# Limit of $(2^n)\sin(n)$ as $n$ goes to infinity

I'm stuck with the limit $\lim_{n\to\infty} (2^n)\sin(n)$. I've been trying the squeeze theorem but it doesn't seem to work. I can't think of a second way to tackle the problem. Any push in the right direction would be much appreciated.

Also, please don't just post the answer up because I want to try and get it.

Here's what I've got so far:

$$\lim_{n \to \infty} (2^n)\sin(n)$$

So I know, $\ sin(n)$ is bound by -1 and 1, but multiplying the inequality by $\ 2^n$ will give me a negative and positive $\ 2^n$. So I am stuck here. This would mean that the function is bounded by limits that tend to negative and positive infinity, pretty useless.

So can I take the absolute value of each side of the inequality? Like this:

$$\lvert-2^n\rvert \le \lvert 2^n \sin(n) \rvert \le \lvert 2^n\rvert$$

If this works, I can say it tends to infinity, but it seems a bit dodgy to me.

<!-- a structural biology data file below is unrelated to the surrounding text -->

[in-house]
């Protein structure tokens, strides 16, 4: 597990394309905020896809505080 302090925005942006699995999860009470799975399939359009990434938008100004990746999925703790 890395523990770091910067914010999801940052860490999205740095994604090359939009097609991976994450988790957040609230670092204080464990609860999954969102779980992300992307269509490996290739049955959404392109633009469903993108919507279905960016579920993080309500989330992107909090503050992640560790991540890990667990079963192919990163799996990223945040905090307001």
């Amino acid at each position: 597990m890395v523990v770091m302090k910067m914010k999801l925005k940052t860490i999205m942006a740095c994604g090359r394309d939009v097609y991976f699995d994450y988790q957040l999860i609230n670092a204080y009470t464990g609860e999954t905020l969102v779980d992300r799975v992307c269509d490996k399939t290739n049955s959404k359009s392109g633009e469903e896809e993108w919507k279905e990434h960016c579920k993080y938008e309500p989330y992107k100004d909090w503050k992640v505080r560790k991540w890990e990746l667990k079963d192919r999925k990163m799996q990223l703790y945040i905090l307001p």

Thank you for taking a look at this problem.

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Every interval $[n\pi/2-1/2, n\pi/2+1/2]$, $n$ odd contains an integer. Use this to show some subsequence tends to $\infty$ and some subsequence tends to $-\infty$. – David Mitra Aug 12 '14 at 9:30
Limit does not exist – Hamou Aug 12 '14 at 9:30
Thanks guys. That should do it. +1's all around – Travis Aug 12 '14 at 9:32
Questions should be be marked as solved by editing the title, but rather by accepting an answer. (Admittedly, David Mitra's comment may be more informative than Graham Kemp's answer) – Hagen von Eitzen Aug 12 '14 at 10:01

Every interval $[n\pi/2-1/2, n\pi/2+1/2]$, $n$ odd contains an integer. Use this to show some subsequence tends to $\infty$ and some subsequence tends to $-\infty$. -- David Mitra
$2^n\sin n$ oscillates periodically between $-2^n$ and $+2^n$ as $n$ tends to infinitude.   It does not converge on a limit.   It does not even tend towards infinitude.   No limit exists.